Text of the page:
Anxiety and chronic dizziness. At different times during my experience with panic disorder, I've gone through periods where I felt dizzy frequently. Unsteady on my feet, even. Like being hungover without having had anything to drink. Imagining at the time that what I was feeling was something akin to vertigo -- some kind of disturbance of my sense of balance -- I'd go to doctors hoping that having my ears cleaned out would eliminate my dizziness. I got to see some really nasty, marble-sized balls of earwax as a result, but clearing out my ears never made the dizziness go suddenly away.
I had no idea that this feeling was at all common among panic sufferers, but as this details, anxiety can cause chronic dizziness. From the article:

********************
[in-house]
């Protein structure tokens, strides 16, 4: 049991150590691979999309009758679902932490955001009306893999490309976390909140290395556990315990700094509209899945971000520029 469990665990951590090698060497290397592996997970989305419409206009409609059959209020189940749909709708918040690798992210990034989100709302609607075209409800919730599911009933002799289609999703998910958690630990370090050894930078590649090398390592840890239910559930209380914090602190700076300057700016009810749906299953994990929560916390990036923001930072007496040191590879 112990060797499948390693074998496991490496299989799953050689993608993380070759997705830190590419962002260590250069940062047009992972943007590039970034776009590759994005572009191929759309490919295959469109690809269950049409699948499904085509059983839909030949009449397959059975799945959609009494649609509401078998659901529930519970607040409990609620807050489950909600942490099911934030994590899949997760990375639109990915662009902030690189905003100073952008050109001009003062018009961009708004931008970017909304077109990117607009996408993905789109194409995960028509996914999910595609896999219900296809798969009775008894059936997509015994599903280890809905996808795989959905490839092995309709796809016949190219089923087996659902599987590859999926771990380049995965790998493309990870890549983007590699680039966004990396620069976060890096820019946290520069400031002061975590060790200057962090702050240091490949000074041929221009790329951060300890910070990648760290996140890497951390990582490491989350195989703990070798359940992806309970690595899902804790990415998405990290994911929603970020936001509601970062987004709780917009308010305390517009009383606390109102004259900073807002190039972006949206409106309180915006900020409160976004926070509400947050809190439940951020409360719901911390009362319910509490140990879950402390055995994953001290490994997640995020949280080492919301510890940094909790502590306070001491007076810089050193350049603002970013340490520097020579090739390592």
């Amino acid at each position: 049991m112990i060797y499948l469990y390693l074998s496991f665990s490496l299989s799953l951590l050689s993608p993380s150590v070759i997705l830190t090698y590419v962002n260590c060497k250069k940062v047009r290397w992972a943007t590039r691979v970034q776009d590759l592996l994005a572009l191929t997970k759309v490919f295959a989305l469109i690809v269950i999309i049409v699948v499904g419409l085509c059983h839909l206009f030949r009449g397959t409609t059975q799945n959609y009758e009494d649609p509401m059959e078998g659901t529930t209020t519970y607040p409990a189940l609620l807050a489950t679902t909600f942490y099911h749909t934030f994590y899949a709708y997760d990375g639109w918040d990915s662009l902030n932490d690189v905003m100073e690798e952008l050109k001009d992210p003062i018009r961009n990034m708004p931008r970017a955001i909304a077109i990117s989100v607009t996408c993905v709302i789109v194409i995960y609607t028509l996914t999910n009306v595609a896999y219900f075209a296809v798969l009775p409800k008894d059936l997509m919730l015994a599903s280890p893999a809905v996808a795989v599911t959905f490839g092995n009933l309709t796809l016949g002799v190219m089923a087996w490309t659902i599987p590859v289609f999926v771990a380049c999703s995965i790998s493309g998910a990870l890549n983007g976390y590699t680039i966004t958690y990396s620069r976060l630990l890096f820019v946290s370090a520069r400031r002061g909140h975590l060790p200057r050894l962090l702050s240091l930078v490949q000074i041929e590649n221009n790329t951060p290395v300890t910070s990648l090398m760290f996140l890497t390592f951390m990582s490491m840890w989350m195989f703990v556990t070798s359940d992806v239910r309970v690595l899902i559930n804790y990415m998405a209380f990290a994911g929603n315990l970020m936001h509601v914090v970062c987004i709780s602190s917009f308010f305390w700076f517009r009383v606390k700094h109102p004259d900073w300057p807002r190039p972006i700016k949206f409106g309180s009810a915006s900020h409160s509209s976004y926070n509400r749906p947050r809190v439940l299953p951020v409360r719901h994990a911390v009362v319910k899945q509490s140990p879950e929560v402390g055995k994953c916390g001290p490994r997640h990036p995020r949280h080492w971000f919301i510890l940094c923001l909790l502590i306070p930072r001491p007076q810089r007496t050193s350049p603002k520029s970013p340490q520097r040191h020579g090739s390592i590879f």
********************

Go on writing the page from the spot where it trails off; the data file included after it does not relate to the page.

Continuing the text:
“Patients with this syndrome have chronic nonspecific dizziness, subjective imbalance and hypersensitivity to motion stimuli, which are exacerbated in complex visual environments (e.g., walking in a busy store, driving in the rain),” the authors write. Some researchers have proposed the term chronic subjective dizziness for this condition.
Jeffrey P. Staab, M.D., M.S., and colleagues at the University of Pennsylvania Health System, Philadelphia, studied 345 men and women age 15 to 89 (average age 43.5) who had dizziness for three months or longer due to unknown causes. From 1998 to 2004, the patients were tracked from their referral to a balance center through multiple specialty examinations until they were given a diagnosis.
...Anxiety disorders were associated with 60 percent of the chronic dizziness cases.
That "complex environments" thing is spot-on. Even now, when I'm not experiencing any kind of chronic dizziness, the old vertigo-like feeling can kick in when I'm somewhere loud or busy like a shopping mall or a crowded party or driving on certain particularly stimulus-heavy stretches of road.